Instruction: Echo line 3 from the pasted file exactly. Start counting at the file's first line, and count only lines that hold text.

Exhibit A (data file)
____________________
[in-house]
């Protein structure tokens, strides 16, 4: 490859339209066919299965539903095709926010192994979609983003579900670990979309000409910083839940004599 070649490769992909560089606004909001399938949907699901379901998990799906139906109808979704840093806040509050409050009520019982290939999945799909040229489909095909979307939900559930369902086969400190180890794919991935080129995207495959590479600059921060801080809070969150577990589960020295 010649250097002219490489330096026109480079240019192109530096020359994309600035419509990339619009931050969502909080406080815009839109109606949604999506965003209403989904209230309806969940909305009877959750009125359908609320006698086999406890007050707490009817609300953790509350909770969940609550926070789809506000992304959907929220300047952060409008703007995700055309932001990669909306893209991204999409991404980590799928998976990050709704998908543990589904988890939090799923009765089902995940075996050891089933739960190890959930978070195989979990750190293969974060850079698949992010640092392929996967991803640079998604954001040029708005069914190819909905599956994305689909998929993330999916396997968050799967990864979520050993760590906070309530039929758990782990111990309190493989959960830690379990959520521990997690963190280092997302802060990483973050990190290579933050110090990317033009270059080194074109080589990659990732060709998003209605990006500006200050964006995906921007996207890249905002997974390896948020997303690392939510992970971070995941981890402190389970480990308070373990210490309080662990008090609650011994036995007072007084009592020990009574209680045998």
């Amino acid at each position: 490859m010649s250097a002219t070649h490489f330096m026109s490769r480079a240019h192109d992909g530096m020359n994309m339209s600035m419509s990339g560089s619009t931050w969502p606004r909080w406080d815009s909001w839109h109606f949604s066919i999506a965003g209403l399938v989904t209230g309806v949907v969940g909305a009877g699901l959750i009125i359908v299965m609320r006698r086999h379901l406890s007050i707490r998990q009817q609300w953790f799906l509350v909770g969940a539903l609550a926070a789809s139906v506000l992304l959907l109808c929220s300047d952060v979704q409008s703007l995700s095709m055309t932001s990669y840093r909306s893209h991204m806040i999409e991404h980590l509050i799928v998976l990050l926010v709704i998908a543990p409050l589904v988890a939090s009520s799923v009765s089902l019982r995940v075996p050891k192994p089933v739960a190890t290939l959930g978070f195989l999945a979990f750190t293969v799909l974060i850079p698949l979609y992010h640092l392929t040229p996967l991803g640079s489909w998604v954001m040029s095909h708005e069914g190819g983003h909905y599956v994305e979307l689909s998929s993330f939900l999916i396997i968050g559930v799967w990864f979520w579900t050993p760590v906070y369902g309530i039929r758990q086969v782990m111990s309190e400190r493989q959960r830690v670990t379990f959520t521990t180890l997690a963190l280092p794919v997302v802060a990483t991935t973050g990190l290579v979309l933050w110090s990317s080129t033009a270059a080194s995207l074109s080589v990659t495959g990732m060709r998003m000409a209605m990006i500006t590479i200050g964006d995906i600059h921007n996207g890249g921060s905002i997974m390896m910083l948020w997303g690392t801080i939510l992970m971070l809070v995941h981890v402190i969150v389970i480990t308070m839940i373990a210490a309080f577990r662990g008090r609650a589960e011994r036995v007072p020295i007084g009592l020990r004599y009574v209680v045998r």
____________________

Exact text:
């Amino acid at each position: 490859m010649s250097a002219t070649h490489f330096m026109s490769r480079a240019h192109d992909g530096m020359n994309m339209s600035m419509s990339g560089s619009t931050w969502p606004r909080w406080d815009s909001w839109h109606f949604s066919i999506a965003g209403l399938v989904t209230g309806v949907v969940g909305a009877g699901l959750i009125i359908v299965m609320r006698r086999h379901l406890s007050i707490r998990q009817q609300w953790f799906l509350v909770g969940a539903l609550a926070a789809s139906v506000l992304l959907l109808c929220s300047d952060v979704q409008s703007l995700s095709m055309t932001s990669y840093r909306s893209h991204m806040i999409e991404h980590l509050i799928v998976l990050l926010v709704i998908a543990p409050l589904v988890a939090s009520s799923v009765s089902l019982r995940v075996p050891k192994p089933v739960a190890t290939l959930g978070f195989l999945a979990f750190t293969v799909l974060i850079p698949l979609y992010h640092l392929t040229p996967l991803g640079s489909w998604v954001m040029s095909h708005e069914g190819g983003h909905y599956v994305e979307l689909s998929s993330f939900l999916i396997i968050g559930v799967w990864f979520w579900t050993p760590v906070y369902g309530i039929r758990q086969v782990m111990s309190e400190r493989q959960r830690v670990t379990f959520t521990t180890l997690a963190l280092p794919v997302v802060a990483t991935t973050g990190l290579v979309l933050w110090s990317s080129t033009a270059a080194s995207l074109s080589v990659t495959g990732m060709r998003m000409a209605m990006i500006t590479i200050g964006d995906i600059h921007n996207g890249g921060s905002i997974m390896m910083l948020w997303g690392t801080i939510l992970m971070l809070v995941h981890v402190i969150v389970i480990t308070m839940i373990a210490a309080f577990r662990g008090r609650a589960e011994r036995v007072p020295i007084g009592l020990r004599y009574v209680v045998r």